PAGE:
Critics Thought Bruce Willis’ First Action Movie Would Flop. Now It’s an All-Time Classic.

If he bleeds, you can root for him.

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“Is Die Hard a Christmas movie?” is as effective a way to strangle a once-promising conversation as declaring, “Why don’t we go around the room and share our thoughts on abortion?” It’s a memetic non-question, as insightful a thought-starter as yesteryear’s dorks asking, “How epic would it be to put bacon on ice cream?” That you are inquiring at all says more about you than any answer could.

That hasn’t stopped publications ranging from Men’s Health to The Week from weighing in (the former says yes, while the latter vacillates). Publications have made a case “using data.” They have polled the public. They have asked its co-screenwriter, Steven E. de Souza (who says yes), and its cinematographer, Jan de Bont (who says no). This holiday season, The New York Times will presumably send a crack reporter into a confessional booth to ask, “Forgive me, Father, but is Die Hard a Christmas movie?”

The “debate” has become so all-consuming that it’s arguably more groundbreaking to point out the blindingly obvious: Die Hard is a good movie.

That wasn’t obvious in 1988. Arrogant TV pretty boy Bruce Willis getting paid five million dollars to star in the adaptation of a bleak potboiler paperback? Wasn’t Arnold Schwarzenegger available? Nope, and neither was Sylvester Stallone or Mel Gibson, among a multitude of musclemen who sent their regrets. Expectations were low, and Willis, fresh off Moonlighting, was such an unpopular actor that the marketing began emphasizing Nakatomi Plaza. Imagine getting excited to sit down and watch Building Where Stuff Happens.

But Willis, of course, is the reason the film works. Wayward cop John McClane is human — a sharp contrast to the walking, grunting trigger starring in his biggest action competitor that year, Rambo III. He’s nervous. He bleeds. He argues with his ex. It is not out of the realm of possibility that you could look like him if you tried. No one watches a Schwarzenegger movie and thinks, “That could be me if I stop inhaling popcorn at the movie theater.” Schwarzenegger characters are destined to lop heads off, but McClane doesn’t even want to be saving the day. You know he’s going to — it’s a movie — but there’s always a sense that maybe, just maybe, he’ll fail.

Unlike James Bond or Martin Riggs, John McClane would rather be anywhere else.

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And then there’s the opposition. Much has been made of Alan Rickman’s career-defining turn as Hans Gruber, but the arrogant terrorist’s crew is just as compelling. There’s a moment when Al Leong’s Uli, who’s waiting to ambush incoming cops, steals a candy bar from a newspaper kiosk and hastily devours it, giving him more character development than a thousand maskless goons waiting to get mowed down in lesser movies. These are real people John is defeating, not henchmen fresh off the villainous assembly line, and it makes each victory even sweeter.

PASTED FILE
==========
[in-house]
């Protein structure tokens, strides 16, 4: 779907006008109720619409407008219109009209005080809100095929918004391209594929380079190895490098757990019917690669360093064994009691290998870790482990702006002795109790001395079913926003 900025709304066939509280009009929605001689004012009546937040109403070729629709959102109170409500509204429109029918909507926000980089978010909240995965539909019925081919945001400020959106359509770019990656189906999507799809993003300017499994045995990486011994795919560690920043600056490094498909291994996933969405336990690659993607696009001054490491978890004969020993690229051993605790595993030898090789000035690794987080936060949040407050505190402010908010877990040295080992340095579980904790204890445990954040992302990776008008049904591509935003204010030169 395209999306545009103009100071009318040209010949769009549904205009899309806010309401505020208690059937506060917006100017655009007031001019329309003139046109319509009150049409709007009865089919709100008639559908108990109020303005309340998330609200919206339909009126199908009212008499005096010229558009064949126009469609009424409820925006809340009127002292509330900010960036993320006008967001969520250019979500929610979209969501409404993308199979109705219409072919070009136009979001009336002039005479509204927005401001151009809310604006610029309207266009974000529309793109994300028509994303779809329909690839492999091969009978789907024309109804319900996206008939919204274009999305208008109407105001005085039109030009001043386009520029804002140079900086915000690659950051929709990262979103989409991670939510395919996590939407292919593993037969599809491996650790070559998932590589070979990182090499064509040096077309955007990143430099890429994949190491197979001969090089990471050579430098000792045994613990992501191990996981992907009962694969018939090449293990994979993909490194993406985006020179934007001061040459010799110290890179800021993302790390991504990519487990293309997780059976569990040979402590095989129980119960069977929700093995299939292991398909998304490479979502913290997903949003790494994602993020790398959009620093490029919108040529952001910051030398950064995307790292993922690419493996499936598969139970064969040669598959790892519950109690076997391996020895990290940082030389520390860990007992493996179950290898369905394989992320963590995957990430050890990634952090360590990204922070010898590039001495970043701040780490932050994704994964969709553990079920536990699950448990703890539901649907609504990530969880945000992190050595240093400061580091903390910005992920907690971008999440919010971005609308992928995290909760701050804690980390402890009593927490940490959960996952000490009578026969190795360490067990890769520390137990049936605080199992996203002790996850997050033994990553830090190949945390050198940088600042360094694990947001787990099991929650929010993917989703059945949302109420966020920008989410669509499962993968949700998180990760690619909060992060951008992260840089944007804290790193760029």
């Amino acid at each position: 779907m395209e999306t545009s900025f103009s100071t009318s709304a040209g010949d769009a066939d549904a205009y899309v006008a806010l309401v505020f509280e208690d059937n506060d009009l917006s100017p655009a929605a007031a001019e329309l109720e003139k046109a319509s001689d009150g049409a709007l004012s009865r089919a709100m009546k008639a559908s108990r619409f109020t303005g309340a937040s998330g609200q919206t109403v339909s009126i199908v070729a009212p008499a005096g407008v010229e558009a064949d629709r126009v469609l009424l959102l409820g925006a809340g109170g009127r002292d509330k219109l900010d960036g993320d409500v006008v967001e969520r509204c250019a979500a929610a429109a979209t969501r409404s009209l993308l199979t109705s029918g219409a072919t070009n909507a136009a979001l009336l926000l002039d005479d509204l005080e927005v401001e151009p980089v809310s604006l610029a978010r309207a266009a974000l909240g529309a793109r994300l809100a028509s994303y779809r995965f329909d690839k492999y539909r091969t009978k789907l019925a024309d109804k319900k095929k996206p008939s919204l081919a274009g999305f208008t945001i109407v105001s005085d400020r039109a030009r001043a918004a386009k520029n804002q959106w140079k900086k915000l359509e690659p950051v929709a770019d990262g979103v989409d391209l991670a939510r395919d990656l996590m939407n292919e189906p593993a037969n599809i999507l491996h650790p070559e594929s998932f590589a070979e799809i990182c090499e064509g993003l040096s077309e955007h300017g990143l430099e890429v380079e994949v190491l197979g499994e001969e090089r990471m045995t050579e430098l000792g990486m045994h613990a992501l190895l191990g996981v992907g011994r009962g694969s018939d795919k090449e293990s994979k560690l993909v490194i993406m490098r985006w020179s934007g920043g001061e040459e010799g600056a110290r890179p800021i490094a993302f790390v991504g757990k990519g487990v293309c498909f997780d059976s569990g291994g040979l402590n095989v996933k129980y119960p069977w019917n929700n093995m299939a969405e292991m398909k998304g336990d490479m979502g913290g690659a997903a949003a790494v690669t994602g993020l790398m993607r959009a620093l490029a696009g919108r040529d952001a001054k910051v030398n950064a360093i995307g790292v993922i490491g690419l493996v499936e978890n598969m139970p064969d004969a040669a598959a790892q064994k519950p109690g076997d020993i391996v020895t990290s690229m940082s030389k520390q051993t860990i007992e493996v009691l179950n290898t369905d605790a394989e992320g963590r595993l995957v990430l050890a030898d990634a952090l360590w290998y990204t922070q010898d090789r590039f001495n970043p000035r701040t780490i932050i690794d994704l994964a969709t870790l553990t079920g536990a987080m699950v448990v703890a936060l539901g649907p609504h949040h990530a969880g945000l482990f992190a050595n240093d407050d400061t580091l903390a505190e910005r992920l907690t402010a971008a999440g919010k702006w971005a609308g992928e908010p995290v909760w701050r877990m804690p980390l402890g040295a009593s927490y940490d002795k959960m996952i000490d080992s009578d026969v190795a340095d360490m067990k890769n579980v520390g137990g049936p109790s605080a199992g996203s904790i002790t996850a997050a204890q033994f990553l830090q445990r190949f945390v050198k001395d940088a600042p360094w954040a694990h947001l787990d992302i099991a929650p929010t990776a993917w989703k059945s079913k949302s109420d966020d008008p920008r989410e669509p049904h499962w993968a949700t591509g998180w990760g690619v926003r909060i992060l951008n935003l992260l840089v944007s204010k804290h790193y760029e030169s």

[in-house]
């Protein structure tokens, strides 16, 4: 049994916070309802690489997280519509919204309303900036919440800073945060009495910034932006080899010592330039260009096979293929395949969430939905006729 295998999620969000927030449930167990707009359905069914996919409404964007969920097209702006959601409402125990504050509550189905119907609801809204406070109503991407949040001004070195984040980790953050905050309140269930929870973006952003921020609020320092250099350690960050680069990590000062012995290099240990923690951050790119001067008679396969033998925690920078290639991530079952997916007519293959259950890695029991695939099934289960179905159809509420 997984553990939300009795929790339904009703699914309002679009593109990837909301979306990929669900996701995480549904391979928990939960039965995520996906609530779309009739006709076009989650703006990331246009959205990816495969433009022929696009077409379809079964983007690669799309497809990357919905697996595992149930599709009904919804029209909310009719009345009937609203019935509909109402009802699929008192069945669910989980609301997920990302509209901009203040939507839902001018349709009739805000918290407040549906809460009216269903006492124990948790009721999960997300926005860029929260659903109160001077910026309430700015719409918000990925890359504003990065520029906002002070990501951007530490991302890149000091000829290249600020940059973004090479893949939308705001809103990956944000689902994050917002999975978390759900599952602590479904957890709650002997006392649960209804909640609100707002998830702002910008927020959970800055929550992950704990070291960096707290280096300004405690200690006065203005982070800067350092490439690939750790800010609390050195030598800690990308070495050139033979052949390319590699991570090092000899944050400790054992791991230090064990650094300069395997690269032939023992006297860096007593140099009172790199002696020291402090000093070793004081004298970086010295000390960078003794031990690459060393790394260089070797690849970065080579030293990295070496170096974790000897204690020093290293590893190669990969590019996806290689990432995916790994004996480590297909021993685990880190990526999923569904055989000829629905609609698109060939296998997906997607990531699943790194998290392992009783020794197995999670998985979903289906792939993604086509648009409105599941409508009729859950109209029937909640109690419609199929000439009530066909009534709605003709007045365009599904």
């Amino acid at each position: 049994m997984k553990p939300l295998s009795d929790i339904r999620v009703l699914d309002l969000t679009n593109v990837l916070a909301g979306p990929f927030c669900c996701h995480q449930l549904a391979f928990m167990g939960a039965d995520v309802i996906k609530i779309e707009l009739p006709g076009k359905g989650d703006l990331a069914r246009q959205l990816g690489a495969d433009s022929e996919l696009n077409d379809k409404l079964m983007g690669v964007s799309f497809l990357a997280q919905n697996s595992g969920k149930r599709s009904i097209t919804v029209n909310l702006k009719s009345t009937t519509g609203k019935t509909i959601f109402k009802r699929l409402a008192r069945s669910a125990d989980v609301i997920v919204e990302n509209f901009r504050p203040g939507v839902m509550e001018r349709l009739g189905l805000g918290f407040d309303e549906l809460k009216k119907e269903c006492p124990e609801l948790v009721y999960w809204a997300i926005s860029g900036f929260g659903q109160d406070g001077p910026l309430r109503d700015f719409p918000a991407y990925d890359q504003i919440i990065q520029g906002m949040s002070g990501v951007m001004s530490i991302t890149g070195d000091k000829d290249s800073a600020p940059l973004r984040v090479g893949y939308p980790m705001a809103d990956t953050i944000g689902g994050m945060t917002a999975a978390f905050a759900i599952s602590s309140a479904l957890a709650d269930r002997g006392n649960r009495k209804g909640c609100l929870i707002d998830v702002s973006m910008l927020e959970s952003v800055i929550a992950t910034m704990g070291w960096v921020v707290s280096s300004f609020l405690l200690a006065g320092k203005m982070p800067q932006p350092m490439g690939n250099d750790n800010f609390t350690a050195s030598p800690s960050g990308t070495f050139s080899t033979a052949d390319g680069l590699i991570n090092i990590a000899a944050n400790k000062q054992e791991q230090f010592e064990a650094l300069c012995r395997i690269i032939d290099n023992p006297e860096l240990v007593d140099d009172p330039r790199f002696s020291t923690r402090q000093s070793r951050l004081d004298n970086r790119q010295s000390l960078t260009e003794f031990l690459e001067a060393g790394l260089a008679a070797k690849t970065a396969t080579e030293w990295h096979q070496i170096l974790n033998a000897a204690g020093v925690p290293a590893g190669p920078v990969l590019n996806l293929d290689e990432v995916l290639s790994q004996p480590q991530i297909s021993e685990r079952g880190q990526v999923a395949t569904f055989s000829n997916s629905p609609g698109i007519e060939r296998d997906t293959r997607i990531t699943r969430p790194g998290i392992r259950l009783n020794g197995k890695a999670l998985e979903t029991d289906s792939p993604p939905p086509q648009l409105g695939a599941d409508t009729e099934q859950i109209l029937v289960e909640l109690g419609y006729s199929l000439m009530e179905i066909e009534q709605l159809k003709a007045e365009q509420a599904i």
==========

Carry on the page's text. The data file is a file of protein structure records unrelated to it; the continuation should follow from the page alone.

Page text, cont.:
Like many classic films, Die Hard’s initial reception was mixed. Some critics thought Willis’ performance was one-note, and that his character was too whiny to be an action star. Others poked at plot holes, and complained the relentless violence was “numbing” (there are 23 deaths in Die Hard, which is a statement of pacifism compared to, say, John Wick 4). In a lengthy takedown raging against the imminent death of sophisticated cinema, The New York Times’ Vincent Canby complained that Die Hard, now considered an all-time genre classic, would only appeal to an emerging breed of simple-minded “kidults.” Maybe 35 years from now, critics will laud Avatar and Ant-Man while complaining that contemporary films have been insufferably dumbed down.

If Die Hard is so unsophisticated, why does Hans Gruber mention TIME?

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But despite Mr. Canby’s objections, Die Hard just kept rolling and rolling at the box office, crushing now-forgotten rivals like Schwarzenegger’s Red Heat and Clint Eastwood’s The Dead Pool to become the seventh-highest grossing movie of 1988, and easily the most profitable action movie. The lesson here isn’t “Ha, those old critics sure were dumb!” but that it’s rarely obvious what’s going to make a film last for generations. Maybe Canby was right when he said Willis, as McClane, wasn’t a convincing tough guy, but that’s why the movie works.

After Die Hard’s success, a generation of action movies would be pitched as Die Hard On a Bus or Die Hard At a Penguin’s Game. Most of them, including Die Hard’s four sequels, would lack the original’s special blend of stunts, snark, and subversion. No one starts tedious arguments about whether Die Hards 2 through 5 are best watched on Flag Day. They’re just bland installments in another generic action franchise, the kind Die Hard was accused of ripping off in the first place.

Die Hard, ironically, was pitched as Rambo in an Office Building, with writer Jeb Stuart given broad creative leeway. The book’s Christmas setting intrigued him; he thought it was a fun change of pace. Maybe Stuart curled the monkey’s paw, but it is part of what makes the movie memorable. The reason we’re still talking about it, though, is that Bruce Willis is worth rooting for. Even the kidults in us can recognize that.

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